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Galleys: In traditional publishing, the type set
in long columns, not laid out on a page. In desktop publishing,
galleys can be printed out using a page-assembly program,
for proofreading and copyfitting purposes.
Galley proof: A proof of text copy before it is pasted
into position for printing.
Ganging: The bundling of two or more different
printing projects on the same sheet of paper.
Gatefold: A brochure folded so the front
opens like two double doors.
GIF (Graphics Interchange Format): A graphic
file format designed to use a minimum of disk space and
be easily read and exchanged between computers. This format
is commonly used to publish images of 256 colors or less
to the Internet.
Glassine: A strong transparent paper.
Gloss ink: Quick drying oil-based inks
with low penetration qualities, used on coated stock.
Glyphic: A carved as opposed to scripted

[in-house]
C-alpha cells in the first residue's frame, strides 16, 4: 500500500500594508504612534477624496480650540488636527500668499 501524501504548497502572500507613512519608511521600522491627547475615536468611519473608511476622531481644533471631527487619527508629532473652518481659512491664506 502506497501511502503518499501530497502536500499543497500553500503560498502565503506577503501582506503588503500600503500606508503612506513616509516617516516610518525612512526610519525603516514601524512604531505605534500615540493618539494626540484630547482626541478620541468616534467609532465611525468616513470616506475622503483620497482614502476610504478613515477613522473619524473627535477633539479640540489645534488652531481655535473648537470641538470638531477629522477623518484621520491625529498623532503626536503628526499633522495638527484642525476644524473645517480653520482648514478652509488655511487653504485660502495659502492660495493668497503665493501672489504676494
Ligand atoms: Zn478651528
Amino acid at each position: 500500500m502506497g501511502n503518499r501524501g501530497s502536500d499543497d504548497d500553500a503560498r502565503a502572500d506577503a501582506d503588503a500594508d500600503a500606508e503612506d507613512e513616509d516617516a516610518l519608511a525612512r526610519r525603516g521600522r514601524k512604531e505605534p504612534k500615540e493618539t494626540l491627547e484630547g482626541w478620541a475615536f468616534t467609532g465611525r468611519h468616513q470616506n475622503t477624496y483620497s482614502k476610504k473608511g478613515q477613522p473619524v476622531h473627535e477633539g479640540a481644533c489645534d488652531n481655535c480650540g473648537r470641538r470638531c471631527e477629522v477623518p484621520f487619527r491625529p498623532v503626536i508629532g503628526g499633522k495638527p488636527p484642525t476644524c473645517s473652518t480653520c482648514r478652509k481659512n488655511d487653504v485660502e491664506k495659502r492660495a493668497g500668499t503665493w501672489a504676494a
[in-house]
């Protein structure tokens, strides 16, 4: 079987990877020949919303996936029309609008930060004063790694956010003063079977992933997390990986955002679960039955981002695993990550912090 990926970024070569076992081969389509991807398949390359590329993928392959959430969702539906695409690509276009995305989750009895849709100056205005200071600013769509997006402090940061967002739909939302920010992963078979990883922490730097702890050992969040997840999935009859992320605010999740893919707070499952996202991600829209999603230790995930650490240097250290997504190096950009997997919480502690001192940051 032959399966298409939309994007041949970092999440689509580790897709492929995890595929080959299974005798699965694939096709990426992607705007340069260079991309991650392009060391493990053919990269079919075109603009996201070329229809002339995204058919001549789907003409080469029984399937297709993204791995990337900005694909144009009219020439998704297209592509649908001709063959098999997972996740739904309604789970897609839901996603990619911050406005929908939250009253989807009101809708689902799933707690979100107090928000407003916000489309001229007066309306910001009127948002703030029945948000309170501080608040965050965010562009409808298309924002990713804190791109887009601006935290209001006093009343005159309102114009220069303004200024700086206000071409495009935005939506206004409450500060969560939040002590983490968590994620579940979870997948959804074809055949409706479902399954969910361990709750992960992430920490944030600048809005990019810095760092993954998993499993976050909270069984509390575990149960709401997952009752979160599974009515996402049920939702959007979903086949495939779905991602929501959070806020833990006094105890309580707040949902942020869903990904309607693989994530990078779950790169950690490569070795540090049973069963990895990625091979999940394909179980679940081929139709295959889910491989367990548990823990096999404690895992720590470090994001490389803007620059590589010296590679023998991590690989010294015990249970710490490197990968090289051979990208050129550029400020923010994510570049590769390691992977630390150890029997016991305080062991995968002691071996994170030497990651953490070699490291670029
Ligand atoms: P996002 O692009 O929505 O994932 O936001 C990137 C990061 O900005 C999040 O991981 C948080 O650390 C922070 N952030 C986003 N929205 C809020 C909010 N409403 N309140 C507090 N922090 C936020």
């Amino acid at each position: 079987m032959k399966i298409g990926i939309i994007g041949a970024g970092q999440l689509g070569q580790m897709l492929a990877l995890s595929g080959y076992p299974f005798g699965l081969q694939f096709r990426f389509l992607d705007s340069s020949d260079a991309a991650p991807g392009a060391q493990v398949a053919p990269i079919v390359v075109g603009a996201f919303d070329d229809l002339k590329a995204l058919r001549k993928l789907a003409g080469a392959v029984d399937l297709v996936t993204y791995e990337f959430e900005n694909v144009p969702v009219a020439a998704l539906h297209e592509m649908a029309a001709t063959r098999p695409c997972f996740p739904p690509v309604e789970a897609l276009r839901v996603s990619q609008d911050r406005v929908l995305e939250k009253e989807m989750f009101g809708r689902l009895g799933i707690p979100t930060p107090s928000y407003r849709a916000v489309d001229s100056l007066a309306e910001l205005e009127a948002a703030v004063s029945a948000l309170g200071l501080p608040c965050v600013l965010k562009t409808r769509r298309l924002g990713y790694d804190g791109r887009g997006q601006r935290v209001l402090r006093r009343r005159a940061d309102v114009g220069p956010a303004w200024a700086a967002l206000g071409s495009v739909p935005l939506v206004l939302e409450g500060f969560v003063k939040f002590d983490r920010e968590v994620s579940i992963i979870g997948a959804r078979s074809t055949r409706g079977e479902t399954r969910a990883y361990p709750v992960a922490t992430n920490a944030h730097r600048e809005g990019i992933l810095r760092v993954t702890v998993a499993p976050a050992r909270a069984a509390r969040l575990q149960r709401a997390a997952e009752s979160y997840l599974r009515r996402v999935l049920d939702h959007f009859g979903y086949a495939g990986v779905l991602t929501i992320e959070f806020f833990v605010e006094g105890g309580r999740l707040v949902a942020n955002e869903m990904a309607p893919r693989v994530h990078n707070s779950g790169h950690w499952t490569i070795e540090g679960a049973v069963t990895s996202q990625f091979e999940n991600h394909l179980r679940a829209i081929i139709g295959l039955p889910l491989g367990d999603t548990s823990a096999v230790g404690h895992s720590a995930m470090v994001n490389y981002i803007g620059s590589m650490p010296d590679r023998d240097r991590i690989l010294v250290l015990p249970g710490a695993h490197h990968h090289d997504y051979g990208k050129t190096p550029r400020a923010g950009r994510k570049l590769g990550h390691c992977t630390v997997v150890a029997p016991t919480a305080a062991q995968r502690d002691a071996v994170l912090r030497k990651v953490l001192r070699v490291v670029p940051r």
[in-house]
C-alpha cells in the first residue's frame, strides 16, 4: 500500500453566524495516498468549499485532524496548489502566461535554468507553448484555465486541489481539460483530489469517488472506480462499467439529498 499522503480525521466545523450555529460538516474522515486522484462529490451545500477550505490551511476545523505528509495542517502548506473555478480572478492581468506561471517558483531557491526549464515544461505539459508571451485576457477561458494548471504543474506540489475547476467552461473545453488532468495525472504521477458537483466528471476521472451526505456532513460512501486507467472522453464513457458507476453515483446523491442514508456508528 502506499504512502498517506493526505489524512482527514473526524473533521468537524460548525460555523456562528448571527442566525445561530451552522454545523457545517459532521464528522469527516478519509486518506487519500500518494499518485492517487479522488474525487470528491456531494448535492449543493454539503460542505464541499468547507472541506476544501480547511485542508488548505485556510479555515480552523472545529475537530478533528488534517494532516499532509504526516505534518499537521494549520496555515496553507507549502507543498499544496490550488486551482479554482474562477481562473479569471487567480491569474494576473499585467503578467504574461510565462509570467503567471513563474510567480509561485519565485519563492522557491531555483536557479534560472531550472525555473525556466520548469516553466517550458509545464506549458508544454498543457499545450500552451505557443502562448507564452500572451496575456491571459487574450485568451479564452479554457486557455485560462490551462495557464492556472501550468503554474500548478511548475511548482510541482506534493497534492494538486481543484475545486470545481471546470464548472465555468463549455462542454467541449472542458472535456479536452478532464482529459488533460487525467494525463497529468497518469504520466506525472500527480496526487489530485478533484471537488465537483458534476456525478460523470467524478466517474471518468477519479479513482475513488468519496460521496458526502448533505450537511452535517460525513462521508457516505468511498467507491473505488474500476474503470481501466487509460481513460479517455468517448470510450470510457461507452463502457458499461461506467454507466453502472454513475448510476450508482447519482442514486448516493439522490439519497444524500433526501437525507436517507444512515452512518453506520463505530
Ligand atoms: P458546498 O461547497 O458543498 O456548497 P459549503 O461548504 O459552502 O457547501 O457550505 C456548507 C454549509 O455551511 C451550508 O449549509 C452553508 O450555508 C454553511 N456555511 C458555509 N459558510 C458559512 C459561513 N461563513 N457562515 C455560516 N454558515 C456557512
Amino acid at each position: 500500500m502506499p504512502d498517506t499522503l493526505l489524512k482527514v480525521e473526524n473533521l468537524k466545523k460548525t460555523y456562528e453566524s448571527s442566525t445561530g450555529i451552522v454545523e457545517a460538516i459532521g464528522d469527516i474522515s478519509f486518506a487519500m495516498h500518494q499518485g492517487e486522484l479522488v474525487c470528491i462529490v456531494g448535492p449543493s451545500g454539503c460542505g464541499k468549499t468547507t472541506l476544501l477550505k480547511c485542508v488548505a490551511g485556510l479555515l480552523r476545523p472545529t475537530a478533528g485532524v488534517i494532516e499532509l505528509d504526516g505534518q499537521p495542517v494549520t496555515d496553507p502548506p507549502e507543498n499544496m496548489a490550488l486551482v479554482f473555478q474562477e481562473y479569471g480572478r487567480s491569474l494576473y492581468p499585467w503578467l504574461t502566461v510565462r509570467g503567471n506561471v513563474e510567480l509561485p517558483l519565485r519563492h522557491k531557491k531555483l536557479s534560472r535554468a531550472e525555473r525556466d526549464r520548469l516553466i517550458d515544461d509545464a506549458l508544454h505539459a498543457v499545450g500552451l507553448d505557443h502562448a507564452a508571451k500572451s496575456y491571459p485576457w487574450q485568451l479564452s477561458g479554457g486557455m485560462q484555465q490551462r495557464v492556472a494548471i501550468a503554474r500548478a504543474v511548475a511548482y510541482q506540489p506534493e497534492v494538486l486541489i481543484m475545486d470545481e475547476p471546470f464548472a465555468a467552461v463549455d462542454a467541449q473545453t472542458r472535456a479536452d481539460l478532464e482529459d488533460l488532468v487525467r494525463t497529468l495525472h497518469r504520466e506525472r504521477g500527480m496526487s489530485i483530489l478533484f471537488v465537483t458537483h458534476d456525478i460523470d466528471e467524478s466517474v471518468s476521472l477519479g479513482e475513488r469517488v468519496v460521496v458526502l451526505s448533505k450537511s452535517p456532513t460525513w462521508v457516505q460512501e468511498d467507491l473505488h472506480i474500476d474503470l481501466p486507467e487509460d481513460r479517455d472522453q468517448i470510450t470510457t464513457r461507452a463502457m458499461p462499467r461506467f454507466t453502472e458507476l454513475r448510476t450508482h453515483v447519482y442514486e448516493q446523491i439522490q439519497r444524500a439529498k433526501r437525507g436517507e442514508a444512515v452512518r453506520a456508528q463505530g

Grain: Paper fibers lie in a certain direction,
this direction is called the grain.
Grained paper: A paper embossed to resemble
various textures, such as leather, alligator, wood, etc.
Graphic design: The creation of material
using art and type that communicates a message to be reproduced
by television, printing, or other visual communication media.
a "deep" bitmap that records with each dot its
gray-scale level. The impression of greenness is a function
of the size of the dot; a group of large dots looks dark
and a group of small dots looks light.
Greeking: Rules or dummy Latin text used
to show the look of a page without having to actually typeset
Greeked text: In page-assembly programs, text that
appears as gray bars approximating the lines of type rather
than actual characters. This speeds up the amount of time
it takes to draw images on the screen.
Grid: Horizontal and vertical rules used
to plan the placement of text and graphics on the page
Gutter: In double-sided documents, the combination
of the inside margins of facing pages; the gutter should